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O’Brien was a Mary Tyler Moore ‘it’ girl figure, with a beret and an attitude, but that morning she had the vibe of a thin-lipped, short-wicked p-head contemplating life in the big city: mortgage rates on fire and not nearly enough to heat the glass barbecue. It was poetic that O’Brien should be there at the end complaining about what was essentially a result of her own poor performance when she was the one who had caused the brand launch to be delayed last year at great cost. That cock-up spoke volumes about the competency of the personnel and the project.

The last moment on air was O’Brien and Garner saying they have been directed to play music, and that was that. Lindsey Perigo in the ’90s held Radio LIberty for over 48 hours without sleep after the owner’s tried to pull the plug – did he not? Did he not continue to broadcast until he stroked out as security smashed through the doors – isn’t that the legend? What did O’Brien and Garner do? They didn’t just face the music they played the damn music. We can imagine the board and the CEO and executives listening to the live stream as O’Brien storms off from the meeting. Oh God, what is she going to say on air once she gets into the studio with Garner? Tova doesn’t play happy families, so f-bombs will rain, but they both knew they could not give management any excuse to sack them and avoid the severance settlement, so they played the music.

And tell me it’s just a coincidence that the financial year ends the day after this drama. Radio Live that became Magic Talk that became Today FM is no more. That audience – and I can tell you as a listener – is gone from that frequency.  We won’t hang around for The Eagles and cricket commentary. The Radio LIve/Magic/Today audience (and Radio Pacific before that in part) will still exist as a community for a time as a shared experience, but it will start to dissolve and become like those people that used to read the Auckland Star or the Auckland Sun. It’s money, it’s ratings, it’s nothing personal, it’s accounting.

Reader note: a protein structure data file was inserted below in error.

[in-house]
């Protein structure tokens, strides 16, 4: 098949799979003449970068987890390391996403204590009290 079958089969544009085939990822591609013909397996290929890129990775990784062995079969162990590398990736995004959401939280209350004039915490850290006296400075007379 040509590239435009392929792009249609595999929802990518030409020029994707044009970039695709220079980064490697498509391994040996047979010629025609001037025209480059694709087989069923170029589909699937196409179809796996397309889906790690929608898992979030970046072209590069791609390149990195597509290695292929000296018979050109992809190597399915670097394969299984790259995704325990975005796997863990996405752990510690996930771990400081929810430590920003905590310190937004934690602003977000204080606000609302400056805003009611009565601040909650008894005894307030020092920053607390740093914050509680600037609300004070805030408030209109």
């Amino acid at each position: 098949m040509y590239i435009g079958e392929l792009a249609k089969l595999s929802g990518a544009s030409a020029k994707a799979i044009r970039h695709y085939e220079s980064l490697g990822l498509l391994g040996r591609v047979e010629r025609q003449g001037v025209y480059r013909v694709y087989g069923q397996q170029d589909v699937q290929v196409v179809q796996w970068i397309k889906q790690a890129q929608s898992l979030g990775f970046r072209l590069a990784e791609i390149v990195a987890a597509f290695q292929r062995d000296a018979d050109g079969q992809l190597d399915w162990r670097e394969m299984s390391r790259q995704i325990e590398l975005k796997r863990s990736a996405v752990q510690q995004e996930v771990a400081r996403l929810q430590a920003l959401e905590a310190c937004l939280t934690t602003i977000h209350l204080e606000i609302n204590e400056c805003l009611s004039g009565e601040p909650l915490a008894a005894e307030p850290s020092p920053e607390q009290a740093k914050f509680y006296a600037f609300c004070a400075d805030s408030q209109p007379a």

Mani Dunlop left as host of Midday Report on RNZ National on Friday. She too said she didn’t know what she was going to do and didn’t have any plans etc. Not sure I quite believe this one if only because there was no mention of why. I listened to her farewell broadcast on Friday – no why. The website story – no why. No mention of who was taking over the role either. I could not tell where on the Ardern-Goff spectrum of plausibility her leaving should be placed. Makes it rather difficult to comment without knowing and difficult to speculate as I have no insider knowledge here.

Sticking to the facts then: the first Maori to produce a weekday show on RNZ. This was in 2020. Not Henare Te Ua in 1960s, but Mani Dunlop in this decade. A lot of space is needed that I can’t give for that to sink in. The amount of hate she has had from the RNZ legacy audience of old white men is obvious even through the couched language of their own reporting on it. It is an indictment on their own audience. Dunlop makes the usual uplifting word salad response of a millennial so we cannot gauge whether that is coded or not. Absent any reason; is that the reason? – an acidic slurry of race hate from your average RNZ listener?